tongue/tied

supueqabk  

the tongue takes a vulgar–primitive– u-turn against the teeth jutted out   

denting L & Rs into slur

it does beget american synthetic dry paste

the words in 

tranquility/tumult tumbles through concrete 

tearing apart soft plump flesh 

let the reign of surgical knives build you anew  

dusty pink / chapped 

the fingers crawl over a cheek, forking out saliva 

so cold / death curled back 

if it does not fit fine-tipped i wish 

to saw the remains for the lips to turn matte gold

piercing every crevice dollar for dollar

the happy release of dead skin / now open mouth sucking earth 

i cannot smell the taste of blood on blade only that it dries and they wash to repeat but my frenulum is

forever cut / cut from the house of mouth 

upsetting an array of untouched teeth  

you cannot beg for ties meant to be untied only pray the other sun will come again to kiss my palate

before the molars are rotten  

tongue liberated 

oh look, a crumpled 

clothes hanger melting on

the ship sailing from the house of urinal without stalls  

if the tongue does not swirl nimbly without curse 

round rich and anglo-saxon

hammer the mouth straight 

i rather none than worse 

please rip away my last patch of living skin to

trim for aquiline lips


Helen is a Chinese-American writer studying the literary arts and mathematics at Columbia University. Her work has been published or is forthcoming at Susquehanna Review, 45th Parallel, Lumiere Review, Mitos Magazin, dreams walking, and others. In her free time, she is obsessively scouring for new music, books, Tumblr feeds, and food. She makes it her goal to be able to read her favorite translated works of literature in their original languages and to unravel the logic of the universe with math. Helen is currently a staff writer for Unpublished Magazine and Politically Invisible Asians.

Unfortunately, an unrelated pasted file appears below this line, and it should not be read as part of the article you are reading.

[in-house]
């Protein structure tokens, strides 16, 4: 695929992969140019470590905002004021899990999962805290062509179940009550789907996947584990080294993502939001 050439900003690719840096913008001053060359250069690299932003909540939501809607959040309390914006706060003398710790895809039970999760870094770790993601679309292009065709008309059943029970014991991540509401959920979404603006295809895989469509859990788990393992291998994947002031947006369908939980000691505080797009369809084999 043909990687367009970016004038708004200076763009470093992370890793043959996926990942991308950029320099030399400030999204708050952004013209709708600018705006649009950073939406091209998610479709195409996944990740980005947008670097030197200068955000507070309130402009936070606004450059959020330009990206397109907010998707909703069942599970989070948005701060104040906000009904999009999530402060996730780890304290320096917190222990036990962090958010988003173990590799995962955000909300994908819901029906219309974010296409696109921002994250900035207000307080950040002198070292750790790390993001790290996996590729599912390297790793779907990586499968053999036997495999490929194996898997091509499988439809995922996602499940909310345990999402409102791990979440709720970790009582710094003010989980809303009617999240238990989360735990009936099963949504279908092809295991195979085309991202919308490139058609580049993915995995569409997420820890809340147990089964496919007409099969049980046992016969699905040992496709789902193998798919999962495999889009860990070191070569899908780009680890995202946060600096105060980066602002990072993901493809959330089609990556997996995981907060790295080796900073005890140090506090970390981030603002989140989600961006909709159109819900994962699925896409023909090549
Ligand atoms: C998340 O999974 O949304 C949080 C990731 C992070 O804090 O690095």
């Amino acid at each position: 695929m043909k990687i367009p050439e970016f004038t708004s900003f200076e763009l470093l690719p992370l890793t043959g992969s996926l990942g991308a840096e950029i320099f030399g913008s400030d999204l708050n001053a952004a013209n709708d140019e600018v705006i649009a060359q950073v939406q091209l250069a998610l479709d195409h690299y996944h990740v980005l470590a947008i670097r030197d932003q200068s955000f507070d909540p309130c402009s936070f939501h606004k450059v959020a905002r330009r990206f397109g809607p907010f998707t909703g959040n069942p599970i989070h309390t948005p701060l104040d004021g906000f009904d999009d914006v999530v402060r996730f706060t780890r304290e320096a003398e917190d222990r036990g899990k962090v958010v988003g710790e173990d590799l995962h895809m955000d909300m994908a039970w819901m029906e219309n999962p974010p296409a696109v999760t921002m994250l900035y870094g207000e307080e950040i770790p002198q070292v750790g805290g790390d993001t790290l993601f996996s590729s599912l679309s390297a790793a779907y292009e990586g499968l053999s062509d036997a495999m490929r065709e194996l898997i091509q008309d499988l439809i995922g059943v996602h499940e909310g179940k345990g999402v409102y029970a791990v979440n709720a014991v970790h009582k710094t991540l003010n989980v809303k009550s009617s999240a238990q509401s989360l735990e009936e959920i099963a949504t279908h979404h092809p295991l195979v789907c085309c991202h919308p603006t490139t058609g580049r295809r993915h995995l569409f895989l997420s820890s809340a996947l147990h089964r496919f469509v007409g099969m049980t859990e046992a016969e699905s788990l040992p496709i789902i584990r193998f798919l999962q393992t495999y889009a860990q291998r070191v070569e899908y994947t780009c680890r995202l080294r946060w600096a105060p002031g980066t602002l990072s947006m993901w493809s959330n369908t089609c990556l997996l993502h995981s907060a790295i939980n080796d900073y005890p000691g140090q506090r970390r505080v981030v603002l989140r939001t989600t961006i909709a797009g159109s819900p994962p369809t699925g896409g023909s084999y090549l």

Artist Statement: “tongue/tied thoughts after ‘living english work’” was inspired by an image of a child undergoing tongue surgery in Min-Zhan Lu’s paper “Living English Work.” The image was black and white, low resolution. I think I saw a surgical knife cut through the plump lower lip of the child. The visceral pain inspired this piece. Exploring the nuanced relationship first-generation immigrants have with English is a thematic underpin for this piece. As the child undergoes a painful surgery to literally transform their tongue, the poem also attempts to capture the symbolism around this process: the hope to assimilate with perfect English, desire for legitimation, and the boundaries of hope.

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